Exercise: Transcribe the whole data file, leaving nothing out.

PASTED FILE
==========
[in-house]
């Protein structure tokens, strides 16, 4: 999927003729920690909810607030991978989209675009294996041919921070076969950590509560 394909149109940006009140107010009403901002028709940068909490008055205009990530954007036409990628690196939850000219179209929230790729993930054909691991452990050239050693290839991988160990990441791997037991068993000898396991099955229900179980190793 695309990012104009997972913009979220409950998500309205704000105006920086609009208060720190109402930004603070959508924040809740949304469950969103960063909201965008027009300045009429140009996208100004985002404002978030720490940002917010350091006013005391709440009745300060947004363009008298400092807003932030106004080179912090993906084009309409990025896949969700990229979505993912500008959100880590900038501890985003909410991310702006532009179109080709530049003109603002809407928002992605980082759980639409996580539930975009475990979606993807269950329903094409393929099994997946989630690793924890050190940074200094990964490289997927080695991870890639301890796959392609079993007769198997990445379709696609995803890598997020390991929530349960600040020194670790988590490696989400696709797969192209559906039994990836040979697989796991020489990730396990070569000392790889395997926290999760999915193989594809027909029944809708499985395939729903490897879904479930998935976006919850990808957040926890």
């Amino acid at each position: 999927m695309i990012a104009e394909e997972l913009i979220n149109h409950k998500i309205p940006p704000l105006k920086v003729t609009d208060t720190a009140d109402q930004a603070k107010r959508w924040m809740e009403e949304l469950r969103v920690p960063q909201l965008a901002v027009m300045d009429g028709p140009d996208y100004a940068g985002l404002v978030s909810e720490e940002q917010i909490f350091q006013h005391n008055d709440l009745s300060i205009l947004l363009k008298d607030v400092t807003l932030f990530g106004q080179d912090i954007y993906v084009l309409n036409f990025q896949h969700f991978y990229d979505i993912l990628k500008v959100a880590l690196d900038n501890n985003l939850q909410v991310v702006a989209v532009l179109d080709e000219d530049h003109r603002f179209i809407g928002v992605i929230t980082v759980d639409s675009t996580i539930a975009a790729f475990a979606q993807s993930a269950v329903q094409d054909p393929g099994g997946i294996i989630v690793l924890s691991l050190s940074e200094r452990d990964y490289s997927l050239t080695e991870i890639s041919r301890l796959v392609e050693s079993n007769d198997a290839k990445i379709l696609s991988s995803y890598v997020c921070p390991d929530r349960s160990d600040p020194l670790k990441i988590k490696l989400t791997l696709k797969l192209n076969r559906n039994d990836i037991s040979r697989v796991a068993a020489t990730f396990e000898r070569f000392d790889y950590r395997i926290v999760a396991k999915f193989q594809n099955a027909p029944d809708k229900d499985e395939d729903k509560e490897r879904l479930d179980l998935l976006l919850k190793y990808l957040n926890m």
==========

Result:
[in-house]
């Protein structure tokens, strides 16, 4: 999927003729920690909810607030991978989209675009294996041919921070076969950590509560 394909149109940006009140107010009403901002028709940068909490008055205009990530954007036409990628690196939850000219179209929230790729993930054909691991452990050239050693290839991988160990990441791997037991068993000898396991099955229900179980190793 695309990012104009997972913009979220409950998500309205704000105006920086609009208060720190109402930004603070959508924040809740949304469950969103960063909201965008027009300045009429140009996208100004985002404002978030720490940002917010350091006013005391709440009745300060947004363009008298400092807003932030106004080179912090993906084009309409990025896949969700990229979505993912500008959100880590900038501890985003909410991310702006532009179109080709530049003109603002809407928002992605980082759980639409996580539930975009475990979606993807269950329903094409393929099994997946989630690793924890050190940074200094990964490289997927080695991870890639301890796959392609079993007769198997990445379709696609995803890598997020390991929530349960600040020194670790988590490696989400696709797969192209559906039994990836040979697989796991020489990730396990070569000392790889395997926290999760999915193989594809027909029944809708499985395939729903490897879904479930998935976006919850990808957040926890």
């Amino acid at each position: 999927m695309i990012a104009e394909e997972l913009i979220n149109h409950k998500i309205p940006p704000l105006k920086v003729t609009d208060t720190a009140d109402q930004a603070k107010r959508w924040m809740e009403e949304l469950r969103v920690p960063q909201l965008a901002v027009m300045d009429g028709p140009d996208y100004a940068g985002l404002v978030s909810e720490e940002q917010i909490f350091q006013h005391n008055d709440l009745s300060i205009l947004l363009k008298d607030v400092t807003l932030f990530g106004q080179d912090i954007y993906v084009l309409n036409f990025q896949h969700f991978y990229d979505i993912l990628k500008v959100a880590l690196d900038n501890n985003l939850q909410v991310v702006a989209v532009l179109d080709e000219d530049h003109r603002f179209i809407g928002v992605i929230t980082v759980d639409s675009t996580i539930a975009a790729f475990a979606q993807s993930a269950v329903q094409d054909p393929g099994g997946i294996i989630v690793l924890s691991l050190s940074e200094r452990d990964y490289s997927l050239t080695e991870i890639s041919r301890l796959v392609e050693s079993n007769d198997a290839k990445i379709l696609s991988s995803y890598v997020c921070p390991d929530r349960s160990d600040p020194l670790k990441i988590k490696l989400t791997l696709k797969l192209n076969r559906n039994d990836i037991s040979r697989v796991a068993a020489t990730f396990e000898r070569f000392d790889y950590r395997i926290v999760a396991k999915f193989q594809n099955a027909p029944d809708k229900d499985e395939d729903k509560e490897r879904l479930d179980l998935l976006l919850k190793y990808l957040n926890m």